The Irish Times view on Afghanistan: UN needs to intervene as terrible situation unfolds

No reprisals against those who worked for foreign armies or NGOs are promised – but few believe it

 People protest  against the Taliban takeover of  Afghanistan and the US decision to withdraw militarily from the country, at Lafayette Square, across the street from the White House, in Washington, DC,  on Sunday. Photograph: Michael Reynolds/EPA

People protest against the Taliban takeover of Afghanistan and the US decision to withdraw militarily from the country, at Lafayette Square, across the street from the White House, in Washington, DC, on Sunday. Photograph: Michael Reynolds/EPA

 

The fall of Jalalabad on Sunday to the Taliban, surrendered like so many other cities without a fight, was followed by a sustained advance on Kabul. By Sunday evening the insurgents had taken the presidential palace in Kabul and were effectively in control of the capital.

In a confused situation, the evacuation of Western embassies and nationals, safeguarded by several thousand returned US and UK troops, has all the appearance of the fall of Saigon in April 1975, down even to the frantic burning of documents in the US embassy compound. Afghanistan’s ineffective president, Ashraf Ghani, has also left the country, only a day after he went on TV to issue a rallying call to his collapsing army.

Only days ago, US intelligence was predicting that Kabul could hold out for three months. It is clear that this was a complete miscalculation. By Sunday night the Taliban had entered the presidential palace, saying it would declare an Islamic Emirate of Afghanistan. The foreign minister has blogged about negotiating a smooth transition to Taliban rule, but following the collapse of the army, the writing was on the wall.

Taliban fighters take control of the Afghan presidential palace after President Ashraf Ghani fled the country, in Kabul, Afghanistan, on Sunday, night. Photograph: Zabi Karimi/AP Photo
Taliban fighters take control of the Afghan presidential palace after President Ashraf Ghani fled the country, in Kabul, Afghanistan, on Sunday, night. Photograph: Zabi Karimi/AP Photo

What next? “We don’t want a single innocent Afghan civilian to be injured or killed as we take charge,” the Taliban’s spokesman tweeted unconvincingly. No reprisals against those who worked for foreign armies, NGOs, or served in the army, terrified refugees in ad hoc camps springing up around Kabul were promised.

But few believe it. Taliban control over the territories they have already taken resembles that of the Taliban of old – hardline Islamist rule. Yes, there have been reprisals, and women have lost the rights 20 years of semi-democratic rule brought. Girls again banned from school, forced marriages, attacks on unaccompanied women ...

Concerns internationally that the Taliban victory will mean a humanitarian and refugee disaster for the country’s neighbours, and again on Europe’s borders, have yet to manifest in any new willingness by regional powers Pakistan, Iran, or China to engage robustly with the Taliban. The latter have hinted, through their negotiators in Doha, that a new regime would want to avoid the diplomatic isolation that its predecessor suffered 20 years ago. Its willingness not to harbour a resurgent al-Qaeda and a commitment to rule with less harshness might offer a diplomatic opening.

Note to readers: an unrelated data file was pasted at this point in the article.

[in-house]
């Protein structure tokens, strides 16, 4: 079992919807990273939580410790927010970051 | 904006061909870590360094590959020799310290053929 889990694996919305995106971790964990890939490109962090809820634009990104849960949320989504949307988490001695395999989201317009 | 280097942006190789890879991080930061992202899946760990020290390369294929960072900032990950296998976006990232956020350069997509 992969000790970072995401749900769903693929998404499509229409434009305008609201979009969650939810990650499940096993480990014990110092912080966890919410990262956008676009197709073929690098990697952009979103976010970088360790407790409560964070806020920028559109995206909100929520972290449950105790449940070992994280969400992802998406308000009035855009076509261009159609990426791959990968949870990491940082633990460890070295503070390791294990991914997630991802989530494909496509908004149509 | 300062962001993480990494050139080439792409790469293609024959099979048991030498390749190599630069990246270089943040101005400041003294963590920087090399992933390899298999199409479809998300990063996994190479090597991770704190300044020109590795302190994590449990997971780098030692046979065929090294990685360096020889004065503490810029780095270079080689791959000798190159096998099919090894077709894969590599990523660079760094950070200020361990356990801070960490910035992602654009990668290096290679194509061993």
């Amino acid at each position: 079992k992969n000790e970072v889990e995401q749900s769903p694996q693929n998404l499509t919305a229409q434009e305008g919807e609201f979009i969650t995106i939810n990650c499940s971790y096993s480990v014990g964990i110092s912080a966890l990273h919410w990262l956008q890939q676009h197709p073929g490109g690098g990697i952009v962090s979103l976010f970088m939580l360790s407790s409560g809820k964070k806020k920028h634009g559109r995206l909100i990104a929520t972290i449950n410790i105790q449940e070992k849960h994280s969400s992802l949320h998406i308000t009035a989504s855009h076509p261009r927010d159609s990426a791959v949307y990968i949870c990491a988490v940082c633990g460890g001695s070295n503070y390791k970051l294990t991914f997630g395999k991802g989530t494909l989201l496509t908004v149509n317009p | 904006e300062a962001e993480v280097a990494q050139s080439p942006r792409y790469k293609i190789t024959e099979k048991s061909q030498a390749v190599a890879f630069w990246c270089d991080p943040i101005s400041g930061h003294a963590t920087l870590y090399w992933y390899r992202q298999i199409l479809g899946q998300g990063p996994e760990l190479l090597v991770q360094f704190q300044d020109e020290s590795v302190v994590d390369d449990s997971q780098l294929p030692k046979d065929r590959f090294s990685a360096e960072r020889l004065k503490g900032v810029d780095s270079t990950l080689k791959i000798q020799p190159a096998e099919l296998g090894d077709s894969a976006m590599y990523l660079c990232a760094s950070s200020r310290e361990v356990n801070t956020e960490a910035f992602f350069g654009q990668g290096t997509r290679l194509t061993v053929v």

The Taliban patrol in Kandahar, Afghanistan, on Sunday. Photograph: EPA
The Taliban patrol in Kandahar, Afghanistan, on Sunday. Photograph: EPA

With the US sidelined, the best hope for opening talks lies within the ambit of the UN. Secretary General António Guterres is demanding an immediate ceasefire followed by “good faith” negotiations. Estonia and Norway have called for an immediate convening of the Security Council, presumably supported by Ireland.The onus now rests on the big five veto powers to respond and the Security Council looks set to meet shortly. It will have much to discuss.

The Irish Times Logo
Commenting on The Irish Times has changed. To comment you must now be an Irish Times subscriber.
SUBSCRIBE
GO BACK
Error Image
The account details entered are not currently associated with an Irish Times subscription. Please subscribe to sign in to comment.
Comment Sign In

Forgot password?
The Irish Times Logo
Thank you
You should receive instructions for resetting your password. When you have reset your password, you can Sign In.
The Irish Times Logo
Please choose a screen name. This name will appear beside any comments you post. Your screen name should follow the standards set out in our community standards.
Screen Name Selection

Hello

Please choose a screen name. This name will appear beside any comments you post. Your screen name should follow the standards set out in our community standards.

The Irish Times Logo
Commenting on The Irish Times has changed. To comment you must now be an Irish Times subscriber.
SUBSCRIBE
Forgot Password
Please enter your email address so we can send you a link to reset your password.

Sign In

Your Comments
We reserve the right to remove any content at any time from this Community, including without limitation if it violates the Community Standards. We ask that you report content that you in good faith believe violates the above rules by clicking the Flag link next to the offending comment or by filling out this form. New comments are only accepted for 3 days from the date of publication.